At elections candidates are out to sell themselves and they would seem to promote themselves any which way using whatever means that delivers the desired result. When it comes to the crunch, promotion of an individual or a product in the market is largely based on only a wee bit of fact mixed with a hefty portion of fiction.
In these days of plummeting ethics and commercialisation of virtually everything (including votes) it is the claims and counter claims of achievements, mostly wild, are targeted at the audience. After all, the idea is to manipulate thinking and behaviour of the objects of their efforts.
That is what advertising is all about. It has been defined as a form of marketing communication “aimed to encourage, persuade or manipulate an audience (viewers, readers, listeners; sometimes a specific group) to take or continue to take some action.” The action desired aims at driving consumer behaviour towards choosing the advertised object - be that a commodity or an individual. In today’s highly competitive society truth has virtually fallen by the wayside, more so at the market place.
Manufacturing ads in text or in audio or visuals has become an industry and the copywriters are bright young people with an acutely imaginative mind, specialising in communicational skills that enable conveying an idea – true or false - with as much of brevity as possible. After all they are out to not only to persuade people, they, in fact, wish to influence them to make the desired move or decision. They are “creative” people selling dreams - visually and textually.
One cannot avoid their creativeness or inventiveness. These are visible all over – in newspapers, billboards, posters, et al. They are, however, most pervasive and, one dares say, effective on the television which is the prime audio-visual medium today. Almost everyone has a TV set, whether in a shanty or in a palatial house.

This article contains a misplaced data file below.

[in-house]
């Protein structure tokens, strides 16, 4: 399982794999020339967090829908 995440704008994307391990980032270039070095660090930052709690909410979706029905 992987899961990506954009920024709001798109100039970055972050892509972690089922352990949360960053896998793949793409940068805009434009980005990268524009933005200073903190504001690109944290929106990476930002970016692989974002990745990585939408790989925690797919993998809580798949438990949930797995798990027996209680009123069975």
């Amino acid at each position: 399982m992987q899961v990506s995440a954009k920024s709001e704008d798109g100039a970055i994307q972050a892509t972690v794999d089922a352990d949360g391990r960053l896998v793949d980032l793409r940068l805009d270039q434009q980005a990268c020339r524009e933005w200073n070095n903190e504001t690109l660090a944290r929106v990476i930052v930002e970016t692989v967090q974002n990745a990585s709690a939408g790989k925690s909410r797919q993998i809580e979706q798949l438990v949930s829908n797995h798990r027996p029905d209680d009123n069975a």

With its great reach through the satellites viewers in far flung parts of the country and even abroad get exposed to the “creativeness” of these creative people. Some of them are indifferent to their imaginative messages and some others take them – even if misleading – as gospel truths. The gullible fall victims of these creative ads and succumb to their claims that are mostly exaggerated and often false.
Thus one finds ads suggesting regular use of an energy drink of malted milk enables a school-going child to get celebrated as the “student of the year”; use of a particular brand of sanitary napkins enables a teenage girl to top the board examinations; application of creams, lotions and face washes lighten and whiten the skin in a jiffy; use of shampoos laced, inter alia, with dry fruits are claimed to be anti-dandruff and prevent hair-fall making (women's) hair silky and lustrous; brushing teeth with a brand of toothpaste kills germs crawling like ants all over on the gums and in the gaps between the teeth, lending to them a sparkling white sheen; use of a particular brand of pressure cooker imparts an amazing taste and flavour to a dessert of grated carrot, popularly known as gaajar ka halwa and so on.